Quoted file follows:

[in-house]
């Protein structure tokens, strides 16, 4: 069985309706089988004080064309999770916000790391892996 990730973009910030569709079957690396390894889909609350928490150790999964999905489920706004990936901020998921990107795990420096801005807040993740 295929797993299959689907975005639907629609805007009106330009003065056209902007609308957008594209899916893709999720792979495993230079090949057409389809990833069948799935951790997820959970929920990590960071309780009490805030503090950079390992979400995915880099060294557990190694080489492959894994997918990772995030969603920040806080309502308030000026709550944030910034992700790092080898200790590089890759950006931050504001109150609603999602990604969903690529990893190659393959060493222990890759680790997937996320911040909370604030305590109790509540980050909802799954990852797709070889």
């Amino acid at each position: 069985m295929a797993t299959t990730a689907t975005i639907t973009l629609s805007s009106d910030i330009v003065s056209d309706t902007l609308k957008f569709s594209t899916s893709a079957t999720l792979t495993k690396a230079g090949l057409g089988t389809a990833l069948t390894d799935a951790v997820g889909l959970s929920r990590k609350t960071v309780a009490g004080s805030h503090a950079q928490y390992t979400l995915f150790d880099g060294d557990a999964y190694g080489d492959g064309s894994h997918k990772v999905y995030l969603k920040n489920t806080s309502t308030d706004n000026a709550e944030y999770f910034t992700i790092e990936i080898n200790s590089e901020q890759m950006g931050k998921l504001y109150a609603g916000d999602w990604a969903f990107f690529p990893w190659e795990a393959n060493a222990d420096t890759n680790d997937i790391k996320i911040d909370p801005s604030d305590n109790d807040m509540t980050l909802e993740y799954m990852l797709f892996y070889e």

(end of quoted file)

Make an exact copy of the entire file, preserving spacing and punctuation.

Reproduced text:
[in-house]
């Protein structure tokens, strides 16, 4: 069985309706089988004080064309999770916000790391892996 990730973009910030569709079957690396390894889909609350928490150790999964999905489920706004990936901020998921990107795990420096801005807040993740 295929797993299959689907975005639907629609805007009106330009003065056209902007609308957008594209899916893709999720792979495993230079090949057409389809990833069948799935951790997820959970929920990590960071309780009490805030503090950079390992979400995915880099060294557990190694080489492959894994997918990772995030969603920040806080309502308030000026709550944030910034992700790092080898200790590089890759950006931050504001109150609603999602990604969903690529990893190659393959060493222990890759680790997937996320911040909370604030305590109790509540980050909802799954990852797709070889």
């Amino acid at each position: 069985m295929a797993t299959t990730a689907t975005i639907t973009l629609s805007s009106d910030i330009v003065s056209d309706t902007l609308k957008f569709s594209t899916s893709a079957t999720l792979t495993k690396a230079g090949l057409g089988t389809a990833l069948t390894d799935a951790v997820g889909l959970s929920r990590k609350t960071v309780a009490g004080s805030h503090a950079q928490y390992t979400l995915f150790d880099g060294d557990a999964y190694g080489d492959g064309s894994h997918k990772v999905y995030l969603k920040n489920t806080s309502t308030d706004n000026a709550e944030y999770f910034t992700i790092e990936i080898n200790s590089e901020q890759m950006g931050k998921l504001y109150a609603g916000d999602w990604a969903f990107f690529p990893w190659e795990a393959n060493a222990d420096t890759n680790d997937i790391k996320i911040d909370p801005s604030d305590n109790d807040m509540t980050l909802e993740y799954m990852l797709f892996y070889e």